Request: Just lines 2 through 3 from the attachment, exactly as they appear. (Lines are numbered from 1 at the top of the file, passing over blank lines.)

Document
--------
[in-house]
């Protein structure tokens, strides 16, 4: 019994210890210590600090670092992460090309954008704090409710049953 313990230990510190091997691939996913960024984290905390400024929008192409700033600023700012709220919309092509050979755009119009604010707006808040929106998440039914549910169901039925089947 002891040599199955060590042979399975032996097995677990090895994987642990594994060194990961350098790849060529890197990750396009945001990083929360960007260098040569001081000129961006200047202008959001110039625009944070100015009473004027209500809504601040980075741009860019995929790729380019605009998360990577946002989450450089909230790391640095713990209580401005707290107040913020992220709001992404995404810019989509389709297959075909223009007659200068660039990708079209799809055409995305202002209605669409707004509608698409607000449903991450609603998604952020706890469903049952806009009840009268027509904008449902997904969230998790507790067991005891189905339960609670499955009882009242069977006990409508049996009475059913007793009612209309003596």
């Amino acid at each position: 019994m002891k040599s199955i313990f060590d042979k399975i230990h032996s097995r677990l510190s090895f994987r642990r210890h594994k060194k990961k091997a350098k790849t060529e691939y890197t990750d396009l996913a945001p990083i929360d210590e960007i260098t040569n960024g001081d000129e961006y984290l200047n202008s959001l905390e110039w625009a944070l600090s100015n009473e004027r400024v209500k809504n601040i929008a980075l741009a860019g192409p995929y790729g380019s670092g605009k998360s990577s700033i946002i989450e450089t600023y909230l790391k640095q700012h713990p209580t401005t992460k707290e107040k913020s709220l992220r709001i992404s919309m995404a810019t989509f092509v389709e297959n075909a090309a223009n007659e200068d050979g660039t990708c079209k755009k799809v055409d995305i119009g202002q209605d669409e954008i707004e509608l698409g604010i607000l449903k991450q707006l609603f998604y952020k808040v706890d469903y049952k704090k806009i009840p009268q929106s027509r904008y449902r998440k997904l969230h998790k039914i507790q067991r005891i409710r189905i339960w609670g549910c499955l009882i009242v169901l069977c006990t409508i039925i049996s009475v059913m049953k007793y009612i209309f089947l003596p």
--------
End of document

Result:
């Protein structure tokens, strides 16, 4: 019994210890210590600090670092992460090309954008704090409710049953 313990230990510190091997691939996913960024984290905390400024929008192409700033600023700012709220919309092509050979755009119009604010707006808040929106998440039914549910169901039925089947 002891040599199955060590042979399975032996097995677990090895994987642990594994060194990961350098790849060529890197990750396009945001990083929360960007260098040569001081000129961006200047202008959001110039625009944070100015009473004027209500809504601040980075741009860019995929790729380019605009998360990577946002989450450089909230790391640095713990209580401005707290107040913020992220709001992404995404810019989509389709297959075909223009007659200068660039990708079209799809055409995305202002209605669409707004509608698409607000449903991450609603998604952020706890469903049952806009009840009268027509904008449902997904969230998790507790067991005891189905339960609670499955009882009242069977006990409508049996009475059913007793009612209309003596």
């Amino acid at each position: 019994m002891k040599s199955i313990f060590d042979k399975i230990h032996s097995r677990l510190s090895f994987r642990r210890h594994k060194k990961k091997a350098k790849t060529e691939y890197t990750d396009l996913a945001p990083i929360d210590e960007i260098t040569n960024g001081d000129e961006y984290l200047n202008s959001l905390e110039w625009a944070l600090s100015n009473e004027r400024v209500k809504n601040i929008a980075l741009a860019g192409p995929y790729g380019s670092g605009k998360s990577s700033i946002i989450e450089t600023y909230l790391k640095q700012h713990p209580t401005t992460k707290e107040k913020s709220l992220r709001i992404s919309m995404a810019t989509f092509v389709e297959n075909a090309a223009n007659e200068d050979g660039t990708c079209k755009k799809v055409d995305i119009g202002q209605d669409e954008i707004e509608l698409g604010i607000l449903k991450q707006l609603f998604y952020k808040v706890d469903y049952k704090k806009i009840p009268q929106s027509r904008y449902r998440k997904l969230h998790k039914i507790q067991r005891i409710r189905i339960w609670g549910c499955l009882i009242v169901l069977c006990t409508i039925i049996s009475v059913m049953k007793y009612i209309f089947l003596p």